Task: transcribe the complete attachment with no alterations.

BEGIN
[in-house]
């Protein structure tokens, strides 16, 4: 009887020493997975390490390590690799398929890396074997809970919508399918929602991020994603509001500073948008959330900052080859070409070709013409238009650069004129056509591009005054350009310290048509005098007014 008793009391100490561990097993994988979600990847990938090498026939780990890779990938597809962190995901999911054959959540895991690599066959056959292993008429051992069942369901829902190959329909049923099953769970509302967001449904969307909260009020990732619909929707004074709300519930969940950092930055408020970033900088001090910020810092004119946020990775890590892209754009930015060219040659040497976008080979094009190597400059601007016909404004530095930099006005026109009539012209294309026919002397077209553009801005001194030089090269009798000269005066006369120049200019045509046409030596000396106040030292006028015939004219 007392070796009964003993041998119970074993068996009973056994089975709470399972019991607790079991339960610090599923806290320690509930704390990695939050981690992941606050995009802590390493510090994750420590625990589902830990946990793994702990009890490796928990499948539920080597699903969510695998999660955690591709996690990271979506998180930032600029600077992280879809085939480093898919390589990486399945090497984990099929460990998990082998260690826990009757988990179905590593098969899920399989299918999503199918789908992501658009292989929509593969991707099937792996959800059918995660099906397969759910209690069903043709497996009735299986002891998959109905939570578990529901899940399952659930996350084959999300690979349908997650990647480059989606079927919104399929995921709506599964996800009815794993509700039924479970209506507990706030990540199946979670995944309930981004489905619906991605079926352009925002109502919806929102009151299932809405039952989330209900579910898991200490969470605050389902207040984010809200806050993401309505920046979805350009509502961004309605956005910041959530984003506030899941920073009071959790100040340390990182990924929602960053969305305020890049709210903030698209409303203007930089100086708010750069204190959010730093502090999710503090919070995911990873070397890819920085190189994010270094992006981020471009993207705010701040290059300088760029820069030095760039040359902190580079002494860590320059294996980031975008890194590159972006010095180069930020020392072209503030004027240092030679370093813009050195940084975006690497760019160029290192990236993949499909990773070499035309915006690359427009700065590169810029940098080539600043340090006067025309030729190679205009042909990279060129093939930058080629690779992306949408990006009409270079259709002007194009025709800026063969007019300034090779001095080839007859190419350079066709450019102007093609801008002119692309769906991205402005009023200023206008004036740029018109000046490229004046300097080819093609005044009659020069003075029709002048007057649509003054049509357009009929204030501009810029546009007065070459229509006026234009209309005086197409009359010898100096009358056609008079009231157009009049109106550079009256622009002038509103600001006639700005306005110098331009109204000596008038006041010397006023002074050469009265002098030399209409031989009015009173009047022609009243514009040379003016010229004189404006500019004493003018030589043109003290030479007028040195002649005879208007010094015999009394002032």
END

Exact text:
[in-house]
């Protein structure tokens, strides 16, 4: 009887020493997975390490390590690799398929890396074997809970919508399918929602991020994603509001500073948008959330900052080859070409070709013409238009650069004129056509591009005054350009310290048509005098007014 008793009391100490561990097993994988979600990847990938090498026939780990890779990938597809962190995901999911054959959540895991690599066959056959292993008429051992069942369901829902190959329909049923099953769970509302967001449904969307909260009020990732619909929707004074709300519930969940950092930055408020970033900088001090910020810092004119946020990775890590892209754009930015060219040659040497976008080979094009190597400059601007016909404004530095930099006005026109009539012209294309026919002397077209553009801005001194030089090269009798000269005066006369120049200019045509046409030596000396106040030292006028015939004219 007392070796009964003993041998119970074993068996009973056994089975709470399972019991607790079991339960610090599923806290320690509930704390990695939050981690992941606050995009802590390493510090994750420590625990589902830990946990793994702990009890490796928990499948539920080597699903969510695998999660955690591709996690990271979506998180930032600029600077992280879809085939480093898919390589990486399945090497984990099929460990998990082998260690826990009757988990179905590593098969899920399989299918999503199918789908992501658009292989929509593969991707099937792996959800059918995660099906397969759910209690069903043709497996009735299986002891998959109905939570578990529901899940399952659930996350084959999300690979349908997650990647480059989606079927919104399929995921709506599964996800009815794993509700039924479970209506507990706030990540199946979670995944309930981004489905619906991605079926352009925002109502919806929102009151299932809405039952989330209900579910898991200490969470605050389902207040984010809200806050993401309505920046979805350009509502961004309605956005910041959530984003506030899941920073009071959790100040340390990182990924929602960053969305305020890049709210903030698209409303203007930089100086708010750069204190959010730093502090999710503090919070995911990873070397890819920085190189994010270094992006981020471009993207705010701040290059300088760029820069030095760039040359902190580079002494860590320059294996980031975008890194590159972006010095180069930020020392072209503030004027240092030679370093813009050195940084975006690497760019160029290192990236993949499909990773070499035309915006690359427009700065590169810029940098080539600043340090006067025309030729190679205009042909990279060129093939930058080629690779992306949408990006009409270079259709002007194009025709800026063969007019300034090779001095080839007859190419350079066709450019102007093609801008002119692309769906991205402005009023200023206008004036740029018109000046490229004046300097080819093609005044009659020069003075029709002048007057649509003054049509357009009929204030501009810029546009007065070459229509006026234009209309005086197409009359010898100096009358056609008079009231157009009049109106550079009256622009002038509103600001006639700005306005110098331009109204000596008038006041010397006023002074050469009265002098030399209409031989009015009173009047022609009243514009040379003016010229004189404006500019004493003018030589043109003290030479007028040195002649005879208007010094015999009394002032």